I think I was conscious of the One City, One Book movement, but only in the past few days have I become fully aware it was a nationwide effort; indeed extended to Canada, Australia and the U.K. A locality somehow selects one book and calls upon all of its adults and teenagers to read it during a specified period. The purpose is to bring the community together in a shared experience, leading I suppose to discussions in the check-out line. The program began in Seattle, lead by librarian —and action figure model — Nancy Pearl.
It’s interesting to see the books that various communities have chosen. I list some — arbitrarily — below. The Library of Congress Center for the book has a page with many more. There’s another list here.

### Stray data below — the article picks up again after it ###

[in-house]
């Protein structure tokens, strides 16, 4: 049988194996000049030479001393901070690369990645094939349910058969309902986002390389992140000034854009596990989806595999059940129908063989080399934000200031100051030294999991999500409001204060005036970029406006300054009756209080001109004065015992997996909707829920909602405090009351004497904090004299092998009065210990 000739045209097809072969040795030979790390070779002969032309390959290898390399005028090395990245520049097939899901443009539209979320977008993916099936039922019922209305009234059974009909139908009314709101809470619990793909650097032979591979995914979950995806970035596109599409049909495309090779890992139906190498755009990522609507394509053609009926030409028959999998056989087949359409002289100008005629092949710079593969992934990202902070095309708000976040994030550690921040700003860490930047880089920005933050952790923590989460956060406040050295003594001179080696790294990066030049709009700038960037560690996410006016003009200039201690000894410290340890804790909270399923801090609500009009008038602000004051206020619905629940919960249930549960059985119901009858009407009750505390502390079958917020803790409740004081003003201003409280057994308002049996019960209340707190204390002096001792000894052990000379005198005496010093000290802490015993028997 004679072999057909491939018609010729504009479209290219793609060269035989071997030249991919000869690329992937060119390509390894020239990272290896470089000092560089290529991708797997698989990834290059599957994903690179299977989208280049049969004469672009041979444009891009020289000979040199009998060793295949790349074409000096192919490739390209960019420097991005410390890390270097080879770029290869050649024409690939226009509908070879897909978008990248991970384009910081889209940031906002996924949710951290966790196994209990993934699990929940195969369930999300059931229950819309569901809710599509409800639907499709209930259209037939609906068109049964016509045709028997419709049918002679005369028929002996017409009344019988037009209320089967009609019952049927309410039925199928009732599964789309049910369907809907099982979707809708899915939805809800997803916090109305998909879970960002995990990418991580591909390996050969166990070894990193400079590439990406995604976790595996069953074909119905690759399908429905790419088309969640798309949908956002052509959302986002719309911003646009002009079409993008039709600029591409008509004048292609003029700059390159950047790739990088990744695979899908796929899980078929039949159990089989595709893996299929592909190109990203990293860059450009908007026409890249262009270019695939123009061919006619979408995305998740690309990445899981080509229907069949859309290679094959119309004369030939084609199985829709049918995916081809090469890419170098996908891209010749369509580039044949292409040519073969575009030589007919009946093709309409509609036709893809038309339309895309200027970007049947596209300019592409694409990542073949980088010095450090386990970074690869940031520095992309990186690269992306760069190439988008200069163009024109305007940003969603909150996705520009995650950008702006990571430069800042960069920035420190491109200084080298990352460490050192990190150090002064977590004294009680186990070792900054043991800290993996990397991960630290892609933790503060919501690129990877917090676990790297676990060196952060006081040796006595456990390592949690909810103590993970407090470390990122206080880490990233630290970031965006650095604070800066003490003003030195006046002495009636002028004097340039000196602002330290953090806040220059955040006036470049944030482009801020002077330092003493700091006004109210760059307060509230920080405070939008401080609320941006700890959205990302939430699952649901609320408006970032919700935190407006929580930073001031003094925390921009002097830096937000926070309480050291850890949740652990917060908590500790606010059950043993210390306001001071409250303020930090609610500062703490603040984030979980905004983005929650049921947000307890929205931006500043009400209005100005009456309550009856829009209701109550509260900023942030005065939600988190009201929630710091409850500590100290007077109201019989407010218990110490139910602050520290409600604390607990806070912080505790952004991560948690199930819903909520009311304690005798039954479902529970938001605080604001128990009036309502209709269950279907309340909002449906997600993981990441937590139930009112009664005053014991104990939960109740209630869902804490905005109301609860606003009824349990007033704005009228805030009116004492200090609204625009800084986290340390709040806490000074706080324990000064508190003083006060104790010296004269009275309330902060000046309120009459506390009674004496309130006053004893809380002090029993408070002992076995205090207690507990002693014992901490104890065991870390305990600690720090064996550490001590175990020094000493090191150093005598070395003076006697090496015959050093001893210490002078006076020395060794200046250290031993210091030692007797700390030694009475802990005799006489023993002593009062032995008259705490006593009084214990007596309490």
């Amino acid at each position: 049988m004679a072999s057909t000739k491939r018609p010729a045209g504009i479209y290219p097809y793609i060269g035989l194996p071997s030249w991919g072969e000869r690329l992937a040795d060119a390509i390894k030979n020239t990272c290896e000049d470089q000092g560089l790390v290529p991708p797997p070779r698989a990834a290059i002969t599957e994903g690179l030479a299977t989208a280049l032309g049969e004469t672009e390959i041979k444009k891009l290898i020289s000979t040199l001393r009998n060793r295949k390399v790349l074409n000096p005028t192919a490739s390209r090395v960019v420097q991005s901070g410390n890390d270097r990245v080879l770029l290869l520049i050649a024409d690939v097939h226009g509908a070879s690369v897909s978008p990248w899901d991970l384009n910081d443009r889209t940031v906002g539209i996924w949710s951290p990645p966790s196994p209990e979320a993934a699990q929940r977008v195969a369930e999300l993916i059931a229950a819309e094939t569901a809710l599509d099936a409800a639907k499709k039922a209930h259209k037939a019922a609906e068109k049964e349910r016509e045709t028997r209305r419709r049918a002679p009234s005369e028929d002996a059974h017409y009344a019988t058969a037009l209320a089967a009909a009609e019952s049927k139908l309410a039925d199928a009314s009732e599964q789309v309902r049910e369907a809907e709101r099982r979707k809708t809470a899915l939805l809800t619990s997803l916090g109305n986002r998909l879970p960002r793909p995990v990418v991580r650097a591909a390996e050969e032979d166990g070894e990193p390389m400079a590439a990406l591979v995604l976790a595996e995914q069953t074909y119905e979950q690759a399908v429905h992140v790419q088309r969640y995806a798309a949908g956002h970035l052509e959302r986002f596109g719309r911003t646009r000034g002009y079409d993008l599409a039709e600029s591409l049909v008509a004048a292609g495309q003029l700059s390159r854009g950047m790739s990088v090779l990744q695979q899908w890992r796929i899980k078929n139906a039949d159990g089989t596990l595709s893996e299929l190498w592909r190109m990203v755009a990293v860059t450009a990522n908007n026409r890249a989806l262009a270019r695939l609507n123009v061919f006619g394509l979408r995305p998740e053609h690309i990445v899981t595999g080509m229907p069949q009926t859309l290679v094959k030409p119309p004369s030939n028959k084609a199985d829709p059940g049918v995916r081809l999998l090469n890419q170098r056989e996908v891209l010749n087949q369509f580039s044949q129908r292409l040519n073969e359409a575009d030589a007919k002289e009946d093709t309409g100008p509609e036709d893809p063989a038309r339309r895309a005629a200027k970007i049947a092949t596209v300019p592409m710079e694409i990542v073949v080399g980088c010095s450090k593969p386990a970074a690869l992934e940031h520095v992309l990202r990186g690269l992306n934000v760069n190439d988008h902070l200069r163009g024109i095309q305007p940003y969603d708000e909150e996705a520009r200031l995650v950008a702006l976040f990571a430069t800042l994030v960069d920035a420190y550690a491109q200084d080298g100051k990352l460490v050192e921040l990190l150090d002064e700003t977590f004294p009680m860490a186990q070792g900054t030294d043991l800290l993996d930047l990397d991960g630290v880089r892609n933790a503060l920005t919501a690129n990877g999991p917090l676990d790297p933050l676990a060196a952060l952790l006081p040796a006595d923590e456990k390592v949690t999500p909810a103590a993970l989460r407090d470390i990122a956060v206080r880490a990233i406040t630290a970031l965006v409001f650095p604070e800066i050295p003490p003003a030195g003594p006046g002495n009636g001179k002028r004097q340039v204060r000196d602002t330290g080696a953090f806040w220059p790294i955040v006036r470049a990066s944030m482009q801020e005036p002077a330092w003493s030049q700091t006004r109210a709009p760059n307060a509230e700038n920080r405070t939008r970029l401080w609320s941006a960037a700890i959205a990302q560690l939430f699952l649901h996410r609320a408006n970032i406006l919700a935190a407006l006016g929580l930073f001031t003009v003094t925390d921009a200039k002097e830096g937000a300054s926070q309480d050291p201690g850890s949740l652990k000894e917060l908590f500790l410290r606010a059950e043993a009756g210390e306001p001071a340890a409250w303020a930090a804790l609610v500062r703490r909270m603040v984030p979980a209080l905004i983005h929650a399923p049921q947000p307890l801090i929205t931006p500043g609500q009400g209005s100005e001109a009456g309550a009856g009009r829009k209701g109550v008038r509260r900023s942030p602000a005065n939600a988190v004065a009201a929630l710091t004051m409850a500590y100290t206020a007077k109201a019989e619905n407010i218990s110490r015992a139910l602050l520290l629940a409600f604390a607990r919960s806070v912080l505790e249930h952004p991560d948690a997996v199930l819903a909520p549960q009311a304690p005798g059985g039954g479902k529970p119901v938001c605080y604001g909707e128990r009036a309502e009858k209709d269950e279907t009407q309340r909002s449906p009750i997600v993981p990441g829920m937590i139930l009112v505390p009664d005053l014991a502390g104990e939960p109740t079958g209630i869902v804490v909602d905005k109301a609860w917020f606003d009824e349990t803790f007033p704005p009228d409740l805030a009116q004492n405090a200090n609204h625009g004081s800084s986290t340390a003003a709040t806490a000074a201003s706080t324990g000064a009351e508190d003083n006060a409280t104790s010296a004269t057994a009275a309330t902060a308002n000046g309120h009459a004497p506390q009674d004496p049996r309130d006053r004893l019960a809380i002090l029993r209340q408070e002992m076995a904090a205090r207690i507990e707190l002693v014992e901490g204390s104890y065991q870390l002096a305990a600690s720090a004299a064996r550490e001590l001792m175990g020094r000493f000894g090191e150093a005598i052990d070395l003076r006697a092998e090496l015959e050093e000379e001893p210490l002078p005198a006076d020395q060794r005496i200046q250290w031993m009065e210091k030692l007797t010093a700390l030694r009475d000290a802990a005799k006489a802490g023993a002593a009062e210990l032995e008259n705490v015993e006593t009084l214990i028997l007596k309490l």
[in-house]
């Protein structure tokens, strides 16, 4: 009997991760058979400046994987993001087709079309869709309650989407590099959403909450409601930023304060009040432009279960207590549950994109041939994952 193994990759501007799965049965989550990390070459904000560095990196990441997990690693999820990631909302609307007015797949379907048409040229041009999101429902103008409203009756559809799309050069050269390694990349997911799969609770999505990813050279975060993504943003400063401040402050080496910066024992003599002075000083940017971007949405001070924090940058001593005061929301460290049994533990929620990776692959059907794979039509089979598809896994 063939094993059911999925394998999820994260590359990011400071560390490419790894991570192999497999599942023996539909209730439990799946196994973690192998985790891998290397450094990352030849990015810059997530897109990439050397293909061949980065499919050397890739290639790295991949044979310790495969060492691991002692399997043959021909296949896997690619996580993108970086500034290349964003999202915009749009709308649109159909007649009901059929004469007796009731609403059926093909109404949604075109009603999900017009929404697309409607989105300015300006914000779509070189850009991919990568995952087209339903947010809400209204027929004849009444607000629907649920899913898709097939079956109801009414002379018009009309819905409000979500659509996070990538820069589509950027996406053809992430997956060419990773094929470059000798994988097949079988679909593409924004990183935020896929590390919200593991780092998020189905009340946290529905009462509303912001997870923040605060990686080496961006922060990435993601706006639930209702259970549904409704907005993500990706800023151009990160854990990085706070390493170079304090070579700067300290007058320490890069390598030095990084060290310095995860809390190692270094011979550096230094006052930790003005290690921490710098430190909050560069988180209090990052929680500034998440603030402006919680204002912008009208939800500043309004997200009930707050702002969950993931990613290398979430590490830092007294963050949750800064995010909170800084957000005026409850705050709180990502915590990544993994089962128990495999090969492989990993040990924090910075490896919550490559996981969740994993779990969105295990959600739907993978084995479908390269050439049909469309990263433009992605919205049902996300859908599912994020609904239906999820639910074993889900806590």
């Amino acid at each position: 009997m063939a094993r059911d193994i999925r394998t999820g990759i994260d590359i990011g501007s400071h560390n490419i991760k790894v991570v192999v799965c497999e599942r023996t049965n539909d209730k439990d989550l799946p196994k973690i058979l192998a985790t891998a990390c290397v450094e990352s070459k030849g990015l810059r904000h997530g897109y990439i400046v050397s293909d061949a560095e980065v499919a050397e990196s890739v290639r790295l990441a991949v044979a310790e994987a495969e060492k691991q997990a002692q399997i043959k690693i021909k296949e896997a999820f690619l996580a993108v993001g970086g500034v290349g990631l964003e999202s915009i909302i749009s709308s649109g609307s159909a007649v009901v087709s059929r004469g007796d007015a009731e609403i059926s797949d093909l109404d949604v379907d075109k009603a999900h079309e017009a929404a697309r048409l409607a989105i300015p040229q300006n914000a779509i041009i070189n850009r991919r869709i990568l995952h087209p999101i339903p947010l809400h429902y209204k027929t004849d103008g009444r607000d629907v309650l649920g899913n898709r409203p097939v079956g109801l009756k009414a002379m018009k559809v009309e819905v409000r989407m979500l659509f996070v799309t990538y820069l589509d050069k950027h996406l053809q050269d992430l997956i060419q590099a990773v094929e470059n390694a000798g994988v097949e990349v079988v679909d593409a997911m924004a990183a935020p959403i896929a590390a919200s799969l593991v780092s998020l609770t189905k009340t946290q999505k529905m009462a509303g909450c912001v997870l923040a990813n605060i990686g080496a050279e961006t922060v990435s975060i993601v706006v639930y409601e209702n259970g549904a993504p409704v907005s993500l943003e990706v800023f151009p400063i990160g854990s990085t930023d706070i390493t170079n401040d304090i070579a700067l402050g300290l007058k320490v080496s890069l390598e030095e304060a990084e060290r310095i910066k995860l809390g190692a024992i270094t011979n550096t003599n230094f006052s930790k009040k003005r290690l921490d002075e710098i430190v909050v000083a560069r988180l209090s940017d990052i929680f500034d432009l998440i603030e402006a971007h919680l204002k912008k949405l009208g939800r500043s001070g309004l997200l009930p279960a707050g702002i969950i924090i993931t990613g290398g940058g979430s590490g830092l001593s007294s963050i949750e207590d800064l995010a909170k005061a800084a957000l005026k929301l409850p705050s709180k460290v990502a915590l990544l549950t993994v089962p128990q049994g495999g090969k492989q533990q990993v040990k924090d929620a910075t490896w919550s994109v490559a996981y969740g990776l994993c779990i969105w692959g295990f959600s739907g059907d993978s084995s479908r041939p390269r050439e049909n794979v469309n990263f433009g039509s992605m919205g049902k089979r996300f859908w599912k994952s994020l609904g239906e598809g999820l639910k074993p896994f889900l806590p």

- Arizona — Animal Dreams (2002), Plainsong (2003)
- Tucson, Austin — Bless Me, Ultima
- Los Angeles — Fahrenheit 451
- Chicago , Duluth and many other communities — To Kill a Mockingbird
- District of Columbia — Having Our Say: The Delany Sisters’ First 100 Years
- Orlando — Charlotte’s Web
- Kentucky — The Bean Trees
- Maine — Killer Angels
- Ann Arbor — Abraham Lincoln’s DNA and Other Adventures
- Eugene — Sometimes a Great Notion
- Waco, Houston and many others — A Lesson Before Dying
- Virginia — Sophie’s Choice
Is this a good thing? Certainly Judith Shulevitz in The New York Times is doubtful — You Read Your Book and I’ll Read Mine.